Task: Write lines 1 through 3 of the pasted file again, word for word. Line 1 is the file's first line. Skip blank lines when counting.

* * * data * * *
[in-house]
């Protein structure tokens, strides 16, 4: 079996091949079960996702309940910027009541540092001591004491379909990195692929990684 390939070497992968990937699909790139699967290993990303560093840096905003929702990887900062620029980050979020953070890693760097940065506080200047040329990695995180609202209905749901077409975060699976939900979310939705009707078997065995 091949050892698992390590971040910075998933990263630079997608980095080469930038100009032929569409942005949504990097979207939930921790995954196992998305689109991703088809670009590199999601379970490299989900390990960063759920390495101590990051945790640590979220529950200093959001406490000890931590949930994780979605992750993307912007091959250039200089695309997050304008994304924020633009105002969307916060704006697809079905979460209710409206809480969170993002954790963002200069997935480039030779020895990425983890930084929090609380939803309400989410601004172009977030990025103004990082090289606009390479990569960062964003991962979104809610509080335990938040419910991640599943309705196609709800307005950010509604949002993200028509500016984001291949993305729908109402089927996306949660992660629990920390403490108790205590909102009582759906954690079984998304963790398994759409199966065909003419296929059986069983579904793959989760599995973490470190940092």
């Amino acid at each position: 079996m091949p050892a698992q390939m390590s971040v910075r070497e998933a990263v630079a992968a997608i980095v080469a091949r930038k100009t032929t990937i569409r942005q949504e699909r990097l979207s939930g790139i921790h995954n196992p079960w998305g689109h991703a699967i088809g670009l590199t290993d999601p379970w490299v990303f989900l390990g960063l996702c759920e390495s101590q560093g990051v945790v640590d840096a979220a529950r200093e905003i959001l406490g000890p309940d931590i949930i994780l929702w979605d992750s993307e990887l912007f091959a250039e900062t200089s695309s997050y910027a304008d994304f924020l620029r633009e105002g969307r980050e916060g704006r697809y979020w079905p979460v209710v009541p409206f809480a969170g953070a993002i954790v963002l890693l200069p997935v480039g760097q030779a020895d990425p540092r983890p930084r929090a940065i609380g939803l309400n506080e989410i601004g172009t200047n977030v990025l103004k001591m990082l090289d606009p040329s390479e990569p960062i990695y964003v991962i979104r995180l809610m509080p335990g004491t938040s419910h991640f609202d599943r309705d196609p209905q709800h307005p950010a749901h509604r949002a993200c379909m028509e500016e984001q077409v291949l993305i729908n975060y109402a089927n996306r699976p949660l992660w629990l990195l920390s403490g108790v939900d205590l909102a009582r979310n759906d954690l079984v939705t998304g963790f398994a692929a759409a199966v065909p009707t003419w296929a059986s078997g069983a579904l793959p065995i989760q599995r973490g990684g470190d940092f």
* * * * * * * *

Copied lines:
[in-house]
């Protein structure tokens, strides 16, 4: 079996091949079960996702309940910027009541540092001591004491379909990195692929990684 390939070497992968990937699909790139699967290993990303560093840096905003929702990887900062620029980050979020953070890693760097940065506080200047040329990695995180609202209905749901077409975060699976939900979310939705009707078997065995 091949050892698992390590971040910075998933990263630079997608980095080469930038100009032929569409942005949504990097979207939930921790995954196992998305689109991703088809670009590199999601379970490299989900390990960063759920390495101590990051945790640590979220529950200093959001406490000890931590949930994780979605992750993307912007091959250039200089695309997050304008994304924020633009105002969307916060704006697809079905979460209710409206809480969170993002954790963002200069997935480039030779020895990425983890930084929090609380939803309400989410601004172009977030990025103004990082090289606009390479990569960062964003991962979104809610509080335990938040419910991640599943309705196609709800307005950010509604949002993200028509500016984001291949993305729908109402089927996306949660992660629990920390403490108790205590909102009582759906954690079984998304963790398994759409199966065909003419296929059986069983579904793959989760599995973490470190940092």
């Amino acid at each position: 079996m091949p050892a698992q390939m390590s971040v910075r070497e998933a990263v630079a992968a997608i980095v080469a091949r930038k100009t032929t990937i569409r942005q949504e699909r990097l979207s939930g790139i921790h995954n196992p079960w998305g689109h991703a699967i088809g670009l590199t290993d999601p379970w490299v990303f989900l390990g960063l996702c759920e390495s101590q560093g990051v945790v640590d840096a979220a529950r200093e905003i959001l406490g000890p309940d931590i949930i994780l929702w979605d992750s993307e990887l912007f091959a250039e900062t200089s695309s997050y910027a304008d994304f924020l620029r633009e105002g969307r980050e916060g704006r697809y979020w079905p979460v209710v009541p409206f809480a969170g953070a993002i954790v963002l890693l200069p997935v480039g760097q030779a020895d990425p540092r983890p930084r929090a940065i609380g939803l309400n506080e989410i601004g172009t200047n977030v990025l103004k001591m990082l090289d606009p040329s390479e990569p960062i990695y964003v991962i979104r995180l809610m509080p335990g004491t938040s419910h991640f609202d599943r309705d196609p209905q709800h307005p950010a749901h509604r949002a993200c379909m028509e500016e984001q077409v291949l993305i729908n975060y109402a089927n996306r699976p949660l992660w629990l990195l920390s403490g108790v939900d205590l909102a009582r979310n759906d954690l079984v939705t998304g963790f398994a692929a759409a199966v065909p009707t003419w296929a059986s078997g069983a579904l793959p065995i989760q599995r973490g990684g470190d940092f």